Support Local News.

At a moment of historic disruption and change with the ongoing COVID-19 pandemic, and the calls for social and racial justice, there's never been more of a need for the kind of local, independent and unbiased journalism that The Day produces.
Please support our work by subscribing today.

Call Trump's bluff on renaming military bases

This editorial appears on Bloomberg Opinion.

In yet another expression of lame-duck pique, President Donald Trump has threatened to veto the 2021 National Defense Authorization Act over provisions to rename military bases that honor Confederate generals. Trump is apparently calculating that lawmakers will capitulate rather than risk holding up $740 billion in funding for the military. Senate Republicans should prove him wrong.

The push to remove Confederate names from U.S. military bases gained momentum after last summer’s protests for racial justice. In both the House and Senate, bipartisan majorities passed versions of the NDAA that would begin the process of stripping Confederate names from 10 major Army bases — including Fort Benning (Georgia), Fort Bragg (North Carolina) and Fort Hood (Texas) — as well as from ships and streets on military installations. The House version also called for banning the display of the Confederate flag on military bases.

Trump vowed that he would “not even consider” renaming the bases. His defense secretary, Mark Esper, signaled openness to possible compromise, but any effort by the administration to work with Congress on the issue ended when Trump fired Esper on Nov. 9.

Congressional negotiators have made progress in reconciling their versions of the bill. Democrats have agreed to adopt the Senate’s three-year timetable for removing Confederate names, rather than the one-year deadline passed in the House. The bill now needs to be passed quickly. Among other things, it would give service members a 3% pay raise and provide added benefits for members of the military who assist with pandemic response. Because on-time funding is critical for military readiness, defense authorization bills have passed and been signed into law for 59 straight years. A presidential veto would bring that record to an ignominious end — but Congress shouldn’t back down.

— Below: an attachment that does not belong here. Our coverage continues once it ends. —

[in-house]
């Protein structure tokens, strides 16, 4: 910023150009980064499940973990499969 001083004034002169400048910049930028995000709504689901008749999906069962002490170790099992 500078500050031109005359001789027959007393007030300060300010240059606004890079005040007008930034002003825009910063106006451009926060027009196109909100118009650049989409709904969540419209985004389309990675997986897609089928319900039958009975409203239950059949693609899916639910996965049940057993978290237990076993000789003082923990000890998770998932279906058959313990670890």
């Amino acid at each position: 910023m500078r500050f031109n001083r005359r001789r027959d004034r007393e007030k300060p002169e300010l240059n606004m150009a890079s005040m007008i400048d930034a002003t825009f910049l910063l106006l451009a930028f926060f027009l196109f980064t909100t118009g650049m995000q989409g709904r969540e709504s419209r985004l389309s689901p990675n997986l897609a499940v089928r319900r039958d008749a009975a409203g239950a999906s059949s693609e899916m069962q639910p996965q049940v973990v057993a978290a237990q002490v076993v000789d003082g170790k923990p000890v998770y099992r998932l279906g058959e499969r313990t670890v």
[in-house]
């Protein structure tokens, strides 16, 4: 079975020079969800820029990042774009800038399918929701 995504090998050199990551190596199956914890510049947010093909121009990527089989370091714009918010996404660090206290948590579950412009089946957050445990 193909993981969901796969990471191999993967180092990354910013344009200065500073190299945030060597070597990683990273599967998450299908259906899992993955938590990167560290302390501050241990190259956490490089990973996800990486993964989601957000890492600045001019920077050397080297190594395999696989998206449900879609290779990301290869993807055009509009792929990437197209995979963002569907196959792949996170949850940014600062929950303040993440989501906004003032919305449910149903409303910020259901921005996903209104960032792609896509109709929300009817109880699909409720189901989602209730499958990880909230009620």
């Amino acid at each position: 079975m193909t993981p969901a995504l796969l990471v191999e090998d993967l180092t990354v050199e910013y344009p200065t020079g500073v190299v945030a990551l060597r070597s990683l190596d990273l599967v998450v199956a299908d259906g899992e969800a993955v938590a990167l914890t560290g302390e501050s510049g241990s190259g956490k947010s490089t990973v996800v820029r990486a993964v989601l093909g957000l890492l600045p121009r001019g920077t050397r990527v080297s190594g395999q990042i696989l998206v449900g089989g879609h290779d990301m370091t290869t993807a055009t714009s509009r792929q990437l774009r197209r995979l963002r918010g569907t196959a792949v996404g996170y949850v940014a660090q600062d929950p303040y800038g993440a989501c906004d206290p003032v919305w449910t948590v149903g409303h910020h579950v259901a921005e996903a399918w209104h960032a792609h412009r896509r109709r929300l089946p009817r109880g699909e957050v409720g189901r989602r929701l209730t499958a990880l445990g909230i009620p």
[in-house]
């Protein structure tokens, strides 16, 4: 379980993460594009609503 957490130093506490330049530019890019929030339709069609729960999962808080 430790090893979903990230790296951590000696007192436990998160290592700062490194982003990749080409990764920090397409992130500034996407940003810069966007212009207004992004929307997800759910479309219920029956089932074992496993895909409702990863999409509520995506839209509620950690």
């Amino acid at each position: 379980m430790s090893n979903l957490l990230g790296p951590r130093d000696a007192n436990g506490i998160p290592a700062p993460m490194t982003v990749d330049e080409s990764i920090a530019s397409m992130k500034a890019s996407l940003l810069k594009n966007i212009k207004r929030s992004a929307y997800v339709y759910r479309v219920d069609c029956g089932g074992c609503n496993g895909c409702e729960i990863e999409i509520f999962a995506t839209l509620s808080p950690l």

On Dec. 1, the president added a new condition for his signature, insisting Congress include a measure unrelated to the military: repeal of the shield that protects companies from liability for user content online. The White House has suggested Trump might drop his opposition to renaming bases in exchange for the repeal, but Congress should resist.

Congress should pass the measure — and if Trump follows through on his threat, it should vote to override his veto.

The Day editorial board meets regularly with political, business and community leaders and convenes weekly to formulate editorial viewpoints. It is composed of President and Publisher Tim Dwyer, Editorial Page Editor Paul Choiniere, Managing Editor Izaskun E. Larrañeta, staff writer Julia Bergman and retired deputy managing editor Lisa McGinley. However, only the publisher and editorial page editor are responsible for developing the editorial opinions. The board operates independently from the Day newsroom.

READER COMMENTS

Loading comments...
Hide Comments

TRENDING

PODCASTS